Hungry Planet | Oscar Valles Rodriguez
Madrid-based chef Oscar Vallés Rodríguez has been cooking professionally since he was 18. He specializes in cooking simple Mediterranean food, made with the freshest ingredients. He is on a mission to teach the world the joys of uncomplicated food. His theory is that if you eat lobsters every day, you will get sick of them. A fisherman will never eat lobsters. And you will not tire of dishes that the fisherman eats at home.
On his first visit to India, he tells Lounge what makes Spanish food and wine special. Edited excerpts:
Spanish tango: Gazpacho, a tomato-based cold soup; and (below) chef Rodríguez.
What lies at the heart of Spanish cooking?
The essence of Spanish food is that it is prepared very naturally. It’s simple food, but the ingredients are fresh. I always tell people who want to be chefs that the first step to cooking is knowing the ingredients. Take a tomato—it has skin, which is a thick, hard layer; then pulp, which is very tender and sweet, and in the centre a seedy liquid which is very acidic. When you think about a tomato, you think about all this and only then can you understand what you can prepare with it.
What is the Spanish technique?
There are many. In Andalusia in southern Spain, they do a lot of frying. There is nothing like a fried fish in Andalusia—that’s one of the biggest pleasures you can ever have. In Catalonia you can have some incredible soups. And they are cooked over a long time. In northern Spain, they cook meat on stone. And in central Spain, food is cooked in very, very big ovens. In all Spanish regions we know about all these techniques and in every plate you can introduce as many of these as you like.
Now, there is a new technique that we use. We suck the air out of an ingredient and put it in a bag. This can be then cooked at 75 degrees (Celsius; the temperature at which the body begins to burn) for 30 or 40 hours. It becomes very, very tender. It’s excellent.
What are the typical meals eaten in Spain every day?
What characterizes us in Spain is that we are eating all day. But it’s a good, healthy diet. Most people have coffee and milk in the morning—with a sandwich and a piece of fruit. Another fruit mid-morning and something simple like yogurt or a small sandwich in the evening. Lunch and dinner will usually be fish or meat.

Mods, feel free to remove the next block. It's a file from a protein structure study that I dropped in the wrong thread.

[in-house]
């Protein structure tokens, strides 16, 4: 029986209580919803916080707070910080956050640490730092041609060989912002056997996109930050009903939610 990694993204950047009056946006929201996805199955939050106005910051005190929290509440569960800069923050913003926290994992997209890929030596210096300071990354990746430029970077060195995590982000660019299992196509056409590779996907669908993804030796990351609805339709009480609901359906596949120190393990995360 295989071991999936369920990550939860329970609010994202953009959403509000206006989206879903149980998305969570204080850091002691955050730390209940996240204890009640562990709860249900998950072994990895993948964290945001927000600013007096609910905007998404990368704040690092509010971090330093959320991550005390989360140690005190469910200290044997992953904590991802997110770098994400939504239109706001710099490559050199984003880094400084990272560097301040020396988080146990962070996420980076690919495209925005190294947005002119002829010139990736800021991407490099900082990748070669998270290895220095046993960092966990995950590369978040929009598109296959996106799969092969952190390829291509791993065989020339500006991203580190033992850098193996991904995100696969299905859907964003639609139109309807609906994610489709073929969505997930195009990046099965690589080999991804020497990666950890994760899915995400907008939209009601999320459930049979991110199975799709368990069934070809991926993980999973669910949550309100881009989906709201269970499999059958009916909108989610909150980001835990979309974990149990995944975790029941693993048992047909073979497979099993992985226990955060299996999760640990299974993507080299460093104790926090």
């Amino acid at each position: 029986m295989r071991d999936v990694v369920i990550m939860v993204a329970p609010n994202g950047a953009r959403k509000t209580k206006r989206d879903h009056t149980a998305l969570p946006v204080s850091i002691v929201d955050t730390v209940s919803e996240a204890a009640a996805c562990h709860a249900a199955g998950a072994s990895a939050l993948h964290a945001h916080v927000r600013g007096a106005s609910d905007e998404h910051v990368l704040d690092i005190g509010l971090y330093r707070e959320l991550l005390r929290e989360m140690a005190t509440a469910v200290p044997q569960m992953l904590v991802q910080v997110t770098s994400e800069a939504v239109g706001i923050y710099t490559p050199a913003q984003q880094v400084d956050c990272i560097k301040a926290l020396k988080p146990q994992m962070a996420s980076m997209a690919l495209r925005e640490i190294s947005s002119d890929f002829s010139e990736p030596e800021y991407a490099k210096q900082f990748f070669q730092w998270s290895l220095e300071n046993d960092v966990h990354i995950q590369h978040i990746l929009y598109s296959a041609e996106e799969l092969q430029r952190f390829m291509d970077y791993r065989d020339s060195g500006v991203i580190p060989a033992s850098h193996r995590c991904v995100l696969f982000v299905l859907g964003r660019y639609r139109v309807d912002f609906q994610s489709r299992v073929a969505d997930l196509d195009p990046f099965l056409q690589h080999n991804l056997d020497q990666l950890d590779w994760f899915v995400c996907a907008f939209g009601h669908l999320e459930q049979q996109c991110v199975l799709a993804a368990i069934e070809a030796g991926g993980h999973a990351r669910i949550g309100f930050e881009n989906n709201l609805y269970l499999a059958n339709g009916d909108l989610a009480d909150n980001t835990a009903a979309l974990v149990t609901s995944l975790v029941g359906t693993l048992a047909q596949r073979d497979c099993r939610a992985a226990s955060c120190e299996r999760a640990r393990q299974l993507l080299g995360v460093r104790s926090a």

And what is festive food?
The three constituents of Spanish festivals are music, food and wine. The food is different in each region. In Barcelona, bread with tomato is a festive dish. It looks very simple, but it is not just a piece of bread with a slice of tomato. It is important to have big bread—cut it into pieces of 2cm and toast it so that it becomes crispy. You then cut a ripe tomato and grate the pulp of the tomato on the bread. Add salt and olive oil. In Madrid, what is typical is very tender pork cooked in big ovens.
What’s the best drink to go with this?
The Spanish people have the best wines in the world but they are not big drinkers.
Won’t the French be upset with you for saying that Spanish wines are the best?
The French often make mistakes. And they are neighbours, we are used to fighting, but they are nice people. They don’t have the best cheese and they don’t have the best wines. And they are not the most important people in the world. The sun in Spain is much better than what the French have. And to get sweet grapes you need the sun. Therefore, Spanish wines are far superior to French wines.
2kg ripe tomatoes
100g red pepper
100g green pepper
3 large onions
2 cloves of garlic
2 tsp olive oil
1 litre water
Salt to taste
Cut the tomatoes in halves. Peel and remove the ends of the cucumber, cut in half and remove seeds. Cut the red and green peppers in half, deseed, wash and cut into quarters. Peel onion and garlic. Add water and salt and blend all the ingredients until you get a smooth soup. Add olive oil and refrigerate. Serve when chilled.